My latest Baja adventure began when I crossed the Tijuana border at gray light on October 28th. Aside from stopping for fuel, I kept the ‘pedal to the metal’ and by late afternoon I crossed the bridge over the Santa Rosalia River (also known as the Mulege River). ..the same river where the snook mysteriously reappeared last March after many years of absence.
The effects of Hurricane Jimena that had slammed into the area in early September were still apparent. My usual stopping place, the Hotel Cuesta Real, was still full of mud and was being dug out. Since the hotel no longer had Wi-Fi I needed to find another place to stay.
Mike and Roz Reichner have a home on the river. When I had visited them on my last trip, they were in the middle of restoring their house after it had been six feet under water. They emailed me a few days earlier to report Roz’s early morning encounter with a small snook in her nightgown! I decided to stop and hear first-hand about her snook! During dinner they confirmed my often quoted line ‘by the time you hear about a Baja snook, it’s too late.’ And it’s true. Invariably by the time the news travels very far, the bite is over.
Midday the following day, I picked up a Tel Cel 3G USB card from my friend in Lopez Mateos that would allow me to connect to the Internet anywhere there was cellular service. Unbelievably, I only had to pay $30 pesos a day (less than $3.00 U.S.).
My second night, I stayed at Theresa Comber’s East Cape RV. Theresa also owns a two local charter boats. Over dinner that night, she entertained me with stories of her adventures as a female entrepreneur in Baja and she brought me up to date on the current East Cape fishing conditions.
The following day, I stopped by La Playita to visit Eric Brictson of Gordo Banks Pangas. As we talked there was a steady parade of pangas unloading both large tuna and wahoo. As Eric and several helpers hung a 180+ pound tuna on the certified scale he commented, “We have been seeing huge tuna every day for the past few weeks. Yesterday we had a 247 pounder.” Needless to say that was exciting news for WON’s Tuna Tournament.
I checked in at Tesoro Hotel, where the WON staff was based, and I picked Yvonne up from the airport that afternoon.
For the next two days, Pat McDonell led the WON team consisting of Mike Packard, Rich Holland, Judy Passerello, Carolynn Collett, Jonathan Roldan and wife Jill, Chuck and Rhonda Buhagiar, Mike and Andrea Bohn, Gary and Yvonne Graham and Kit McNear in preparing for the big event.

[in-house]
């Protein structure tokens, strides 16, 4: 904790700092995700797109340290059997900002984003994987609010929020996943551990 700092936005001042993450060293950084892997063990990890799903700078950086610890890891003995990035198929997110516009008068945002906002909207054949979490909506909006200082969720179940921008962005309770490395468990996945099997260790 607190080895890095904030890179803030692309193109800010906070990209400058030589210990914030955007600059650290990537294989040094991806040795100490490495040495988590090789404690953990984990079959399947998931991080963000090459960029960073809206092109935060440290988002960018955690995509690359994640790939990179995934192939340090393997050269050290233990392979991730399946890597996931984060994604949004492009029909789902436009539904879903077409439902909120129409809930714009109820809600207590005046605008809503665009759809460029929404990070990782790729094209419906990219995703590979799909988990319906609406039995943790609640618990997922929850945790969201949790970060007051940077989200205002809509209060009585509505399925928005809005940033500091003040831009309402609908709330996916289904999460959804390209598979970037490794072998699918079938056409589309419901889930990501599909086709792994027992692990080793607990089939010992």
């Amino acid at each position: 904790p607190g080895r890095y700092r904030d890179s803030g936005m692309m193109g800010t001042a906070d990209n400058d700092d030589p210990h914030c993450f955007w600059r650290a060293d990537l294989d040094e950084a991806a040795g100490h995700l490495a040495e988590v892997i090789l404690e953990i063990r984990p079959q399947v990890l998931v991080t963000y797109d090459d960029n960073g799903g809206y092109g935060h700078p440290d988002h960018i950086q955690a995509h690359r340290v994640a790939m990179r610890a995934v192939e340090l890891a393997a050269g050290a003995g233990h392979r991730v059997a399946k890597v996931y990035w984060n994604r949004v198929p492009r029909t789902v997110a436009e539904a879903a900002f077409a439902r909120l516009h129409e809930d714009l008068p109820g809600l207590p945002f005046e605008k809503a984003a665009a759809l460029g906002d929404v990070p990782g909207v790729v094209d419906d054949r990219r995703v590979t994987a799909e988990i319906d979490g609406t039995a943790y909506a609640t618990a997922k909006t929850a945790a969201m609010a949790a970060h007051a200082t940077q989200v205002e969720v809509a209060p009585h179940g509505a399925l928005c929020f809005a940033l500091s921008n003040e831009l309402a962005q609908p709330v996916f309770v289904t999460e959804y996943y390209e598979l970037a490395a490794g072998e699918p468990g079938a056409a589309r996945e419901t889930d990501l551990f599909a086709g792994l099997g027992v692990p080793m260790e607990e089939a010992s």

Seeing the 383 pound tuna that shook Cabo was an exciting event. Crowds suddenly appeared to watch the unloading of this huge fish. That was the biggest, fattest cow of a tuna that I had ever seen in my entire life…a definite WOW! Thanks to everyone’s help the 11th Yamaha/Western Outdoor News Los Cabos Tuna Jackpot lived up to its motto fish hard, party harder and the event was an over- the-top success!
During the tournament, Kit McNear whispered to me about the snook snap going on in La Paz Bay. We agreed to meet in La Paz after the tournament and catch a few ourselves. Every time we bumped into each other we smugly nodded, knowing that there was chance for a trophy snook in our future.
When I arrived in La Paz the night before, however, for the planned snook trip, there was a cryptic email from Kit. Trips off… the bite is over!
But I enjoyed a great dinner at Jonathan and Jill Roldan’s Fubar Cantina located right on the Malecon that evening. The meal was outstanding, and the Cantina was hopping with sports enthusiasts who had come for the good food and the Monday Night Football.
Since there are no RV parks in La Paz, I spent the night in my Roadtrek van parked right on the Malecon.
My final stop was Lopez Mateos. There had been no reports of snook so I arrived with no expectations. On the last two days of the trip, we landed SEVEN snook! Smugly, I remembered,“ by the time you hear about a Baja snook it’s too late!”
So if you hurry…
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